Ever since I was a little kid, I’ve always loved snow. I loved to make snow men and snow women. I loved sledding, until the day I slammed head first into a stone wall and had to have stitches. When I learned to cross country ski, I was in Heaven, gliding over the rolling terrain at Ski for Light, but I never learned to love skiing downhill. I loved ice skating, both on a smooth-as-glass rink and on a wrinkly pond. I loved making snowballs to throw for my dog, only to have them crumble in her mouth. I loved walking in frozen air, when snowflakes were just beginning to appear. All you have to do is take your dog out early in the morning before dawn, and you witness the beauty of a winter’s gift. There is nothing so beautiful as walking on freshly fallen snow, when your steps are silent, and your whole neighborhood has been blanketed with the tranquility that creates the feeling of family.
The other day, someone remarked on how beautiful the snow was and that it was too bad that I couldn’t enjoy it. What was she talking about? There are so many more ways of enjoying snow than looking at it. Snow is God’s way of giving us something in winter to be happy about.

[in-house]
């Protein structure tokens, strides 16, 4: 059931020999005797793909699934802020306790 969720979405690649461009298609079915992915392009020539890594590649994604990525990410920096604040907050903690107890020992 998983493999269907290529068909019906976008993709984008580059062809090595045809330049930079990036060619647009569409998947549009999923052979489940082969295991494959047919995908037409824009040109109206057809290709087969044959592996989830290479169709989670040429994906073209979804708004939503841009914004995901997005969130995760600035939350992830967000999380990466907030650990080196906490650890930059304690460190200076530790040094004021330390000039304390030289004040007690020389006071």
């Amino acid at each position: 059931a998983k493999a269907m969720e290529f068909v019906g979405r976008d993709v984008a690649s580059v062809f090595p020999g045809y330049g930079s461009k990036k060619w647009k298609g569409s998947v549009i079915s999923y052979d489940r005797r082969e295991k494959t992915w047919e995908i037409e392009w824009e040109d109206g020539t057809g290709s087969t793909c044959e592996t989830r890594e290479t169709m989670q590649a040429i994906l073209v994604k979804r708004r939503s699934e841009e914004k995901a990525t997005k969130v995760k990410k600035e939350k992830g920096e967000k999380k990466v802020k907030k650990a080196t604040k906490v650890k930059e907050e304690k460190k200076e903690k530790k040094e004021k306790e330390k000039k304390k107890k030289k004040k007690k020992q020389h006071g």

That last paragraph came from the memories I have stored up to cheer me in this grey and gloomy time. The truth is that it seems to me that a pandemic is enough without adding a huge snow and ice storm to lock me inside. Today, taking my dog out early in the morning is not a joy to celebrate the beautiful snow but a challenge to keep from falling on my face as I negotiate the clumps of ice to her favorite spot to empty. In fact, she doesn’t get to go to her favorite spot, because I’m not about to trudge through 8 inches of snow and ice to the end of the yard. I took my daughter’s advice and commanded that “right here,” a few feet from the back patio is just fine. And amazingly enough, she complies. I usually have someone shovel a patch of snow, so she can have a place where she doesn’t have to dip her bottom into the snow, but it came too fast this year.
I’m itching to get out and walk, but unfortunately, not everybody shovels the sidewalk in front of their houses, like my next door neighbor does. He even shovels mine. I call him my snow angel, because as soon as the snow stops, I hear him out there shoveling my driveway and sidewalks. Every older person should be so lucky. I used to enjoy shoveling my own snow until my back issues put a stop to it. It’s going up to 24 today. Maybe I should get out there and try to make a snowman for old time’s sake. But a better idea is to take a walk with my friend Dan, so that’s just what I did, and it was wonderful.
The Bumpy Road to Assisted Living: a Daughter’s Memoir
Insight Out: One Blind Woman’s View of Her Life
Available at www.dldbooks.com/maryhiland